A Shameless Hustle

A good Friend received an interesting piece in the mail the other day, and sent it in to FFFF.

It’s a solicitation from Scott Flynn, President of the FPOA – Fullerton Police Officer’s Association – the cop’s union in Fullerton.

It seems your support of the police union “has been a beacon of hope that has helped fuel many initiatives to make our community a better place.” Somehow your donation helps the cops with their “support” of all sorts of philanthropic efforts. What that support might be is left to the imagination of the reader.

If you give them some big money you will get incredibly valuable gifts as a “VIP.” An “engraved” tumbler and a “custom donor plaque” will be yours for the low, low price of $1000.

Of course the solicitation is based on the idea that the giver isn’t very bright. The obvious first thought is that if you put the FPOA’s decal on you car somewhere, you might just avoid getting that next, expensive, moving violation. Could that be true? I don’t know, but the thought obviously crossed the minds of the solicitors and the donors.

Second, if you look closely at the piece you notice something interesting.

Of course this operation isn’t a non-profit and you can’t deduct your donation. In fact the FPOA exists for only two reasons: first, to use its political influence electing councilmembers to squeeze evermore higher wage and benefits out of the citizenry; and second to remain as unaccountable to the civilian authority as possible.

The whole thing is hardly different than any other mail scam trying to get people to part with their money. There is no charitable purpose here, just a way to get people to support a public employee union by pretending to be doing good works.

Why wouldn’t any intelligent person simply donate to the real and worthy charity of their choice, and get a tax deduction, too?

What’s Wrong With This Picture?

Downtown Fullerton saw a ribbon cutting this week for “Madero.” It’s not a new place. It used to called “Matador” but an El Matador already existed in Costa Mesa and the story goes that Mario Marovic, proprietor of the Fullerton place, got sued and had to change the name of his establishment. So an event was held and here’s the scene:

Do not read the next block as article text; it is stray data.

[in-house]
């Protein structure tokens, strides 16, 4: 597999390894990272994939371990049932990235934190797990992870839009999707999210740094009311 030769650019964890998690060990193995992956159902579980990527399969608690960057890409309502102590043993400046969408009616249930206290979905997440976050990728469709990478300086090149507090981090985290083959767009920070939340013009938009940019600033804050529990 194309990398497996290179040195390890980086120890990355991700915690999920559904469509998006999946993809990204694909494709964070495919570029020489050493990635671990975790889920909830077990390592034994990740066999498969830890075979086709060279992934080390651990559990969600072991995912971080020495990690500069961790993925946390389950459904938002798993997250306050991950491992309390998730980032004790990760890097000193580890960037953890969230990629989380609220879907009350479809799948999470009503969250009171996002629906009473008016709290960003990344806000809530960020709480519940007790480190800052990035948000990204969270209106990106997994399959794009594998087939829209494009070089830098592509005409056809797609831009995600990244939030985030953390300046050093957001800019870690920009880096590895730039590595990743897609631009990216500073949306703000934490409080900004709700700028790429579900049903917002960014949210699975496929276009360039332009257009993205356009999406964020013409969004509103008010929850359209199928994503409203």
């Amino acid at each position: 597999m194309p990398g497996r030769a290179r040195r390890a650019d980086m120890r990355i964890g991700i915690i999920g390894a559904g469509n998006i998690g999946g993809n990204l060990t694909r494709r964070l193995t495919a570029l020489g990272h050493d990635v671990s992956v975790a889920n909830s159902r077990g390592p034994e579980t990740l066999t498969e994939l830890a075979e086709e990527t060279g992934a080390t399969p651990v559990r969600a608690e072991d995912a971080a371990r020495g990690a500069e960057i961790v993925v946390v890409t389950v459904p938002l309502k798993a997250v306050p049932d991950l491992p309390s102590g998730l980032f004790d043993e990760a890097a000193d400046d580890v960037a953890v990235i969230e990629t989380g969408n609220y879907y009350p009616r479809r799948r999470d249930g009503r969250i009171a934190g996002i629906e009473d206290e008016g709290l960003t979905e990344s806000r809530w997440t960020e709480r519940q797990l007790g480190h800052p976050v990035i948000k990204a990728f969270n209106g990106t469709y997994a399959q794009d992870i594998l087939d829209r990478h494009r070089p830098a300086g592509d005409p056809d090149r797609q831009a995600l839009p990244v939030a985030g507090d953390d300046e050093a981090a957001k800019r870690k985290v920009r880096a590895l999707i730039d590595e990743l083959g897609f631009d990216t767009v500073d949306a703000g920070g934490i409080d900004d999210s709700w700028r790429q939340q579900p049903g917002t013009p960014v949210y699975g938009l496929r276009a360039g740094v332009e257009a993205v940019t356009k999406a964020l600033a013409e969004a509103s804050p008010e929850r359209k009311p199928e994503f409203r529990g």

All smiles…

The guy with the green hat is Mario Marovic. That name sure rings a bell.

Right. He’s the scofflaw who got caught squatting on the City’s property on Commonwealth Avenue – the legacy of the Tony Florentine sidewalk theft. When that came out Marovic made a deal with the City to remove the egregious “bump-out” and to be complete by July 2023. Oops. Nothing has even started, 14 months after the start of work deadline. And we know that the City Council has been presented with some sort of legal claim by Marovic, because it was on their Closed Session agenda.

And who is the little guy on the left standing next to Marovic? Why it is none other than the District 5 Councilman Ahmad Zahra, dressed in his usual ribbon-cutting attire, palling around with Marovic and even giving him some sort of City proclamation!

Will not work for new clothes…

Now, we all know that little Ahmad is a notorious attention hound and desperate photo-op seeker. We also know that a City Council agreement isn’t worth the paper it’s written on. But this is really too much. Marovic is still squatting on public property and it looks like no one in City Hall has the balls to enforce an agreement signed by Marovic himself. Instead the City seems to be actively socializing with him.